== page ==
1. This appeal is filed under Section 378 (4) of the Code of Criminal Procedure impugning an order of acquittal passed on 26th May 1997 by the Judicial Magistrate, First Class. The impugned order reads as under :
Accused is present. Plea of accused is recorded on 18.2.97. Thereafter complainant remained absent on the date of hearing. Today also complainant and its Advocate absent, although repeatedly called till 4 p.m. I don't find application in adjourning the matter further. Hence accused is hereby acquitted for offence punishable U/s. 138 of N.I. Act in view of provisions of Sec. 256 of Cr. P. C. and case is closed.
2. With the assistance of the APP – Ms. Malhotra and Mr. Nagvekar, counsel appearing for appellant, I have perused the appeal papers.
3. Admittedly in this case, process, i.e., summons, has been issued and even plea has been recorded. Therefore, the judgment of this Court in Baliram Ramchandra Patil V/s. Ashok Pundalik Patil (2017 ALL MR (Cri) 3089) relied upon by the counsel for appellant is not applicable to the facts and circumstances of this case. It is because in that case even process had not been issued.
4. Section 256 of the Code of Criminal Procedure reads as under :
256. Non- appearance or death of complainant.
(1) If the summons has been issued on complaint, and on the day appointed for the appearance of the accused, or any day subsequent thereto to which the hearing may be adjourned, the complainant does not appear, the Magistrate shall, notwithstanding anything hereinbefore contained, acquit the accused, unless for some reason he thinks it proper to adjourn the hearing of the case to some other day: Provided that where the complainant is represented by a pleader or by the officer conducting the prosecution or where the Magistrate is of opinion that the personal attendance of the complainant is not necessary, the Magistrate may dispense with his attendance and proceed with the case.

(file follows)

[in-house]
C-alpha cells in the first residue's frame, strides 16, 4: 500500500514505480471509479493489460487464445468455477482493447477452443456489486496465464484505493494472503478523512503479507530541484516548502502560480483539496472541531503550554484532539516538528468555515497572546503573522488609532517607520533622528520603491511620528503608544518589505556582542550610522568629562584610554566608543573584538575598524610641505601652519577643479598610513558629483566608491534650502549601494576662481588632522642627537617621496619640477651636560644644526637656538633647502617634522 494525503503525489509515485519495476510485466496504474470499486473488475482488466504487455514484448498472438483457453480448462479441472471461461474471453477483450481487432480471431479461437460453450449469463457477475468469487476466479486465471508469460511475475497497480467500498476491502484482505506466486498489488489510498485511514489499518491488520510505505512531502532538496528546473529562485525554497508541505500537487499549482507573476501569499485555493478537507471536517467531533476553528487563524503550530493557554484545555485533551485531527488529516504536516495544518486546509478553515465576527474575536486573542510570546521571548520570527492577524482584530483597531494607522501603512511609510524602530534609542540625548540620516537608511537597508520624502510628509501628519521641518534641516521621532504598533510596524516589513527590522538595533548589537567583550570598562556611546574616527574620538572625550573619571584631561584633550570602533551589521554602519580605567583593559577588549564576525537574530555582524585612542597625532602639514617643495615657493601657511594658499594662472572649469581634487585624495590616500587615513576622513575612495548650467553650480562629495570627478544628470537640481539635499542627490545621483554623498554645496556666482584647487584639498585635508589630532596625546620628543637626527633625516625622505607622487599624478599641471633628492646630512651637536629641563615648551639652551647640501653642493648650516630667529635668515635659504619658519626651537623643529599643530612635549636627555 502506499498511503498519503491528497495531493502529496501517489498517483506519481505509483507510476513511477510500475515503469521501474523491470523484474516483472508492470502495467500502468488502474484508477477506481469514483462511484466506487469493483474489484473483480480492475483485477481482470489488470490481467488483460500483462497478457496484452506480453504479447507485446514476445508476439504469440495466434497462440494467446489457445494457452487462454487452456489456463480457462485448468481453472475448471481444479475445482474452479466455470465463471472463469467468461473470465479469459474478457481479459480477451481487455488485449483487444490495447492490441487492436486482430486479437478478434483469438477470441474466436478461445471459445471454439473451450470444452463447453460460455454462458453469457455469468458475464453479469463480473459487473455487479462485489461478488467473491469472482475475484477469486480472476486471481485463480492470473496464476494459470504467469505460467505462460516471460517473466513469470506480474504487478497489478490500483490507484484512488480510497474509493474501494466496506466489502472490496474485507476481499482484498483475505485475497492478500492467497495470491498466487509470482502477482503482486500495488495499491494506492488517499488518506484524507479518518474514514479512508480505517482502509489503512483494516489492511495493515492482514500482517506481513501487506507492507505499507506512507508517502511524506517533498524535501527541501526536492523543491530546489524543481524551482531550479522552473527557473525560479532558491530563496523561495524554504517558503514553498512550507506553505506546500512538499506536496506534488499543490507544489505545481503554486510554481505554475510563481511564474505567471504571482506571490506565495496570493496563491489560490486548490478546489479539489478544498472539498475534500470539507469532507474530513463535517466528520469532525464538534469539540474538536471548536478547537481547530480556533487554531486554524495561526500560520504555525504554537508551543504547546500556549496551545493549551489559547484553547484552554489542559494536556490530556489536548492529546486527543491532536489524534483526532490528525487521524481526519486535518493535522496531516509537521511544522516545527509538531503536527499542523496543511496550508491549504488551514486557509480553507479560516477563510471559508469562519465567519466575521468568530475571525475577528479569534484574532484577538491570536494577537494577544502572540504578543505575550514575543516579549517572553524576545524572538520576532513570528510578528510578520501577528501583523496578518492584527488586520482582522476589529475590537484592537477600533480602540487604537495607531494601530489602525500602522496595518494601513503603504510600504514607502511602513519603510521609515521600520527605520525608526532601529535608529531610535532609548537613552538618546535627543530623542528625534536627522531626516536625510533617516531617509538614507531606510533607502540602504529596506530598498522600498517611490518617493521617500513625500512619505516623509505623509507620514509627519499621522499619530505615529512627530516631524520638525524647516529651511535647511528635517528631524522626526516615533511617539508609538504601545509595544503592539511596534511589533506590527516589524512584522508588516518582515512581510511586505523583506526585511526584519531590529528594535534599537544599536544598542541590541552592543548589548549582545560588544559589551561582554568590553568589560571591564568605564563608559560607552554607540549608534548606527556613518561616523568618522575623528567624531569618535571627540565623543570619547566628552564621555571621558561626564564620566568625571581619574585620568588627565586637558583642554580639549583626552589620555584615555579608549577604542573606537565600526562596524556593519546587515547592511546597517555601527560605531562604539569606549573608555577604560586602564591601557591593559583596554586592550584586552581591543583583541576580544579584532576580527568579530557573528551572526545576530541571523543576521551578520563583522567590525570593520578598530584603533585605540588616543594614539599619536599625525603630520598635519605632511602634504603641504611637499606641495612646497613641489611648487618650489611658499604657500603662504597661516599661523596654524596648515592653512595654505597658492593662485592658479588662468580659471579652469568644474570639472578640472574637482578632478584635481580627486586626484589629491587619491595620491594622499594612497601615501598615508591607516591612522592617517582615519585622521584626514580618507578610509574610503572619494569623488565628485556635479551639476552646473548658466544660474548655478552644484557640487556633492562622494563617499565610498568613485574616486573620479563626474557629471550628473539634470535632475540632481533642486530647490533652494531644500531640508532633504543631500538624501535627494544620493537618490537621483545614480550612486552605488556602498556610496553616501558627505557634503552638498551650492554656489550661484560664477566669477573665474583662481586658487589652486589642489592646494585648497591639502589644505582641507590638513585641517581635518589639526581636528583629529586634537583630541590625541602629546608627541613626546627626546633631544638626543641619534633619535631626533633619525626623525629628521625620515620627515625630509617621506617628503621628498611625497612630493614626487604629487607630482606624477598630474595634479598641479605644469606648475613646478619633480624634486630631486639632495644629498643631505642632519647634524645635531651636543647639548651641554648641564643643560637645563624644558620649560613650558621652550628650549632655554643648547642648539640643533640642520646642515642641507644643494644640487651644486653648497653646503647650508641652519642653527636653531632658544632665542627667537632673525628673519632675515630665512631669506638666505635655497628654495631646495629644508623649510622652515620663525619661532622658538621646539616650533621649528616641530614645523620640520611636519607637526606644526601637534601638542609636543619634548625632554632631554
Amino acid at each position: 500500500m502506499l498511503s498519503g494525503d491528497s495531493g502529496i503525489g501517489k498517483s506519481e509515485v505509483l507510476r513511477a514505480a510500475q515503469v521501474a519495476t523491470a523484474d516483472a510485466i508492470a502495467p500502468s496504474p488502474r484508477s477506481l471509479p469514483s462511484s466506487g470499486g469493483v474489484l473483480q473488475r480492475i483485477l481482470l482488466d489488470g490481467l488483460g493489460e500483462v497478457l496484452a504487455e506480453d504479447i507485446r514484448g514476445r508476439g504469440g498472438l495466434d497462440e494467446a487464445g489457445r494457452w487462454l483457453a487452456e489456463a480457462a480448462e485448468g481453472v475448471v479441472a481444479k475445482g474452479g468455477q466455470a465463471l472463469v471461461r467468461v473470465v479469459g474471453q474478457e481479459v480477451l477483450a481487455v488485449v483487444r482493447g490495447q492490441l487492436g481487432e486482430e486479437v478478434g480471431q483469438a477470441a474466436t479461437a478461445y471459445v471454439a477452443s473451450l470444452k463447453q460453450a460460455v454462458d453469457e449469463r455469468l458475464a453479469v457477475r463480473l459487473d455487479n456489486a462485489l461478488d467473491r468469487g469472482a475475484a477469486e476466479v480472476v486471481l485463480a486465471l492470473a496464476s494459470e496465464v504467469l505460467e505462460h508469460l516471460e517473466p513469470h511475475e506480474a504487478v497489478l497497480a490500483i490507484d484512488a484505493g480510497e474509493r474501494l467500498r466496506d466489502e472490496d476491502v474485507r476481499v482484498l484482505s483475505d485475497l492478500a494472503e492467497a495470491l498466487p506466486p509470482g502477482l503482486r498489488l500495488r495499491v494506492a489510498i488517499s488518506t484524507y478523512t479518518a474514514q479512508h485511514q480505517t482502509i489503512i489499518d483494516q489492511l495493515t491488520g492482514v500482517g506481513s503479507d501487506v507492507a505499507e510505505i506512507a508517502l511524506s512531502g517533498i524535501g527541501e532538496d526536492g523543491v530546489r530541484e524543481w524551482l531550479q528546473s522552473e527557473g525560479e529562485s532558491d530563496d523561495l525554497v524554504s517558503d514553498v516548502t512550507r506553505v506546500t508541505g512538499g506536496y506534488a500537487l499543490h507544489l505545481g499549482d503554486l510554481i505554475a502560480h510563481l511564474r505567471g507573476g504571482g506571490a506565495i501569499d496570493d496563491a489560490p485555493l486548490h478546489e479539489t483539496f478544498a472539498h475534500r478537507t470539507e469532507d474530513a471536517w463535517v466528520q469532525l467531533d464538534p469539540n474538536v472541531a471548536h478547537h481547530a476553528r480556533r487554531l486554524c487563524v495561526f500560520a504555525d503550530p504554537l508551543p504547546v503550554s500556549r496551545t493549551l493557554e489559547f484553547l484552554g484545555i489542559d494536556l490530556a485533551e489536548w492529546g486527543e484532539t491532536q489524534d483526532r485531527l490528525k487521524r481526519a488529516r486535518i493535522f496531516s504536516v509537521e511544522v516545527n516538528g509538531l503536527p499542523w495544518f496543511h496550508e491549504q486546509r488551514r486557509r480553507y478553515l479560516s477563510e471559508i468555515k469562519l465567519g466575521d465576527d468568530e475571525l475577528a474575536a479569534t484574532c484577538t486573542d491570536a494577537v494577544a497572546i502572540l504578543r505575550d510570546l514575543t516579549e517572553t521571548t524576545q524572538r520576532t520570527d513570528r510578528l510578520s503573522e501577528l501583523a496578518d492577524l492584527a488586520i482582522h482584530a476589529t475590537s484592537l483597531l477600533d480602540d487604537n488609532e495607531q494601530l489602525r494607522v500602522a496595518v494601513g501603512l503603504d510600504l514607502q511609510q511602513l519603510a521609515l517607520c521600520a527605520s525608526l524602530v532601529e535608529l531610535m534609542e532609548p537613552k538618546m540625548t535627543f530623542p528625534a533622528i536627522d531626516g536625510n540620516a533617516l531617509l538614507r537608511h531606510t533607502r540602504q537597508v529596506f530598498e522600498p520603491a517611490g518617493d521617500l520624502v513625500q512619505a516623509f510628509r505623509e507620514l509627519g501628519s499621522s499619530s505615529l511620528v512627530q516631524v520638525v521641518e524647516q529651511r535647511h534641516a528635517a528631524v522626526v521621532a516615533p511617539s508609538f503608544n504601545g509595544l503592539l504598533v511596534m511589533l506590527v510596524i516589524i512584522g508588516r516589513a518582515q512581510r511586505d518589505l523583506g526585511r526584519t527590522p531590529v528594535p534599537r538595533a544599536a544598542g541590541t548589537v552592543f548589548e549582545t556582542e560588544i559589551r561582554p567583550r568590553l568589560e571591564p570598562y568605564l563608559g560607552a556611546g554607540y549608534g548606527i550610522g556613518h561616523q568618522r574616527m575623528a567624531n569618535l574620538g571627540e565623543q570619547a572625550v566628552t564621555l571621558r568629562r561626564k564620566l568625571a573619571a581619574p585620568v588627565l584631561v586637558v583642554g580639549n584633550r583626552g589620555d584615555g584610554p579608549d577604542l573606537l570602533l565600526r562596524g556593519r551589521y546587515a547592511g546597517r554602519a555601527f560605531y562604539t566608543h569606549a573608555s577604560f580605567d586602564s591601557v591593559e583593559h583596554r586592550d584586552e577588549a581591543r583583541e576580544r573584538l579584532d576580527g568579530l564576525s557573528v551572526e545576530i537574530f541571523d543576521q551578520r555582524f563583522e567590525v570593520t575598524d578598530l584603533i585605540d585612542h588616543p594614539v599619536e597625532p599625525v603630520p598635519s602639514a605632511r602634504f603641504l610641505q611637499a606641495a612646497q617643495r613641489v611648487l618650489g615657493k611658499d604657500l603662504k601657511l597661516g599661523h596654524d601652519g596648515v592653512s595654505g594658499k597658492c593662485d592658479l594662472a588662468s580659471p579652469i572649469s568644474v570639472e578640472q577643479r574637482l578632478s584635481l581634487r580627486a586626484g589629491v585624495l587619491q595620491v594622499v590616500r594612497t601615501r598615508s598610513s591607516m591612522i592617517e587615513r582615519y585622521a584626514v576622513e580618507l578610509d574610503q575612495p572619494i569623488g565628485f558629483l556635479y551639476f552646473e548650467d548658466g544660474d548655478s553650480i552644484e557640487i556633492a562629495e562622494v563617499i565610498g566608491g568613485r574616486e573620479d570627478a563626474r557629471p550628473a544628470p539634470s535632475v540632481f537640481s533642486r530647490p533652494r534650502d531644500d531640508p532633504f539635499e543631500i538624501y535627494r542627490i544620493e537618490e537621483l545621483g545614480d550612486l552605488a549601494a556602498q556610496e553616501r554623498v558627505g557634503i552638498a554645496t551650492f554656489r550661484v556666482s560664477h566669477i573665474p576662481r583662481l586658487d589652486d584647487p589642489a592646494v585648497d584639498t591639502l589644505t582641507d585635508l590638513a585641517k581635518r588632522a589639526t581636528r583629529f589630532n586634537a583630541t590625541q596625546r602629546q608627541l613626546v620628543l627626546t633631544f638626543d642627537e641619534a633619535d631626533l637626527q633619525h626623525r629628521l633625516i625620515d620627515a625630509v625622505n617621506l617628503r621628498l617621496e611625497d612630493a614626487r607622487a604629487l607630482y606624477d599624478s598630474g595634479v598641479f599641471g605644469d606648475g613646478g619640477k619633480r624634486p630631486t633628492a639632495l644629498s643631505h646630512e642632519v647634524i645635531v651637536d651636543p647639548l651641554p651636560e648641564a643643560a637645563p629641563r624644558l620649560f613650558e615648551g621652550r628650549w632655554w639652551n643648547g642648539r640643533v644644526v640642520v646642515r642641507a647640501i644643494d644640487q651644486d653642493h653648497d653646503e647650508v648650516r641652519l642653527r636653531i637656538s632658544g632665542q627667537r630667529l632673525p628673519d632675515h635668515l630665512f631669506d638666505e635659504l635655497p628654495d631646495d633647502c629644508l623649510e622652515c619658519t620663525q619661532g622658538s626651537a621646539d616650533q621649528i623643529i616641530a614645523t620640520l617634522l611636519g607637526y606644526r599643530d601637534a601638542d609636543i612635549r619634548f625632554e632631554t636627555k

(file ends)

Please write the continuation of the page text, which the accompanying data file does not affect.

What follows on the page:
(2) The provisions of sub- section (1) shall, so far as may be, apply also to cases where the non- appearance of the complainant is due to his death.
5. The ingredients of Section 256 (1) are (I) summons must have been issued on a complaint, (ii) the Magistrate should be of the opinion that for some reasons, it is not proper to adjourn the hearing of the case to some other date, and (iii) the date on which the order under Section 256(1) can be passed is the day appointed for appearance of the accused or any day subsequent thereto, to which the hearing of the case has been adjourned. Section 256(1) mandates the Magistrate to acquit the accused unless for some reason he thinks it proper to adjourn the hearing of the case. If an exceptional course is to be adopted, it must be spelt out. The discretion conferred upon the Magistrate, however, must be exercised with great care and caution. The conduct of the complainant for the said purpose is of immense significance. He cannot allow a case to remain pending for an indefinite period. There exists a distinction between a civil case and a criminal case. Speedy trial is a fundamental right of an accused. The orders passed by the competent Court of law as also the provisions of the Code of Criminal Procedure must be construed having regard to the constitutional scheme and the legal principles in mind.